Japan's pension fund is so big that a $13.5 billion investment barely makes the footnotes.

Yet there, in the back of the retirement manager's annual report, lies good news for the nation's so-called shame gauge. The $1.1 trillion Government Pension Investment Fund had 11 times as much money tracking the JPX-Nikkei Index 400 at the end of March as it did a year earlier. It's estimated to own more than half the assets following the stock measure.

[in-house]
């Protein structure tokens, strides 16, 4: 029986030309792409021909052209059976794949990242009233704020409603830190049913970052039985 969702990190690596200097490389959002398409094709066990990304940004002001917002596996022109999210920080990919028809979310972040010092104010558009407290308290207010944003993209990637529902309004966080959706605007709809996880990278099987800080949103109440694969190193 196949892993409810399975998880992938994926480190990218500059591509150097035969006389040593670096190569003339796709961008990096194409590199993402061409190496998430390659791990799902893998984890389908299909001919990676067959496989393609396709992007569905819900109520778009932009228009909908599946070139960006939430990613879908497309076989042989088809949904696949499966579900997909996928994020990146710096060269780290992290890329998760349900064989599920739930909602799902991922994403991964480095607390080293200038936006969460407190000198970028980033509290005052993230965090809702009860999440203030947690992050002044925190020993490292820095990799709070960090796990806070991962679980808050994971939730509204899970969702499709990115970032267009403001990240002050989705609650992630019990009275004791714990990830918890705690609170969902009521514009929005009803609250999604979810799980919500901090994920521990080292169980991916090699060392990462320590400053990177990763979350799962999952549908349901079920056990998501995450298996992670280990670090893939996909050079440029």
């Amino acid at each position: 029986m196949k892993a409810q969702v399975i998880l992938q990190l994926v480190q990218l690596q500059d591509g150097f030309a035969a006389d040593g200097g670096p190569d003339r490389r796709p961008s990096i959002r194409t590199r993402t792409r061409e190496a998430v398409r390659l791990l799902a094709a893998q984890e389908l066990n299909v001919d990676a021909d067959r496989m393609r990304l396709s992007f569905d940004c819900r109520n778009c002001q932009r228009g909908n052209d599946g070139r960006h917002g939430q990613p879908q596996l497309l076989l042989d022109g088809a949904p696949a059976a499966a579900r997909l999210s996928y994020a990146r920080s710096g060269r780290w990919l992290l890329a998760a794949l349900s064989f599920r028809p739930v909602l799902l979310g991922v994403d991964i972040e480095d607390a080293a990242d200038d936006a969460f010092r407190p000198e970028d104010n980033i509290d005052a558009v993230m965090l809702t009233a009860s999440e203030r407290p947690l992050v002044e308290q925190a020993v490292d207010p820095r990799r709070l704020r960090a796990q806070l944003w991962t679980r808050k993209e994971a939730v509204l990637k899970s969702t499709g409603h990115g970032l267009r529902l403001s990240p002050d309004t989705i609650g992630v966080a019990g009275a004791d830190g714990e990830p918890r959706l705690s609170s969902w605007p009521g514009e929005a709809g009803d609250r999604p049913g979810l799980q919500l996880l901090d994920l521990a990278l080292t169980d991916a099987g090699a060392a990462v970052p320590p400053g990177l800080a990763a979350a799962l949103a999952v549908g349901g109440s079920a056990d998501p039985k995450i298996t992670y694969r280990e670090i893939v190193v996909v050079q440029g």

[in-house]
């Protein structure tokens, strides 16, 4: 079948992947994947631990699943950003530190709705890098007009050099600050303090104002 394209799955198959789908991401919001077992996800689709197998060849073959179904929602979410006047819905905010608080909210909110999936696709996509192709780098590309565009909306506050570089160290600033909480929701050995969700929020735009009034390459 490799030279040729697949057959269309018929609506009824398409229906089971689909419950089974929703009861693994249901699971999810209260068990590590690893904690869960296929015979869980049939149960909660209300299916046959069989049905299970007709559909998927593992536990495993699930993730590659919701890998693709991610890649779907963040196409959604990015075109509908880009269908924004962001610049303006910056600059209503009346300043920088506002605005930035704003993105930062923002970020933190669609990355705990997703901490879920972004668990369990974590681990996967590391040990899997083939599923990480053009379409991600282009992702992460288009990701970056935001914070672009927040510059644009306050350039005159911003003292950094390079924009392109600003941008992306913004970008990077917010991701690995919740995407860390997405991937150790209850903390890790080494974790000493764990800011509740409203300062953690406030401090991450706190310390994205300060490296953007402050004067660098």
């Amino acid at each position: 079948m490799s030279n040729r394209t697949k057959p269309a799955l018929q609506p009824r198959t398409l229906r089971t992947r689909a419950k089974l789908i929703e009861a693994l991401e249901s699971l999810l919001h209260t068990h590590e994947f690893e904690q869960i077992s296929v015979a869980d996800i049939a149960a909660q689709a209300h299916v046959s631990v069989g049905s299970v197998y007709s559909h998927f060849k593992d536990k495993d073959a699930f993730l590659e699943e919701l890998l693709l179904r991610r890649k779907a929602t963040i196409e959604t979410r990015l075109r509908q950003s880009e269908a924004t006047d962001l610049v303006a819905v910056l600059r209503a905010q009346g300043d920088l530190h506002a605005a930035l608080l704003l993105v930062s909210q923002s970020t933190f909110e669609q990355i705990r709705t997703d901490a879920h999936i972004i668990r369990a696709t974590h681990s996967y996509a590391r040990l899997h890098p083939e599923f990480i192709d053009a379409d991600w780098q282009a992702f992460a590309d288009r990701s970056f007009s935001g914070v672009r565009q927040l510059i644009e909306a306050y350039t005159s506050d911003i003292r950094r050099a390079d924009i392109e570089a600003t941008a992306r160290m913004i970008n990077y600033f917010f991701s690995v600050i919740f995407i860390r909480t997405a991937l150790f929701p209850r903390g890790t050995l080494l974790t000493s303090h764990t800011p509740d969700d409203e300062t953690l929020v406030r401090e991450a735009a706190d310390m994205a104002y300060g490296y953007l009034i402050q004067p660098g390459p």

After a tentative start, the retirement fund is becoming a powerful backer of the index created last year with an unusual mission: to change Japanese companies' behavior. The JPX-Nikkei 400, which picks the nation's most profitable firms in a bid to shame the others into improving performance, was set up partly to find stocks for GPIF to invest in as the fund shifts away from bonds.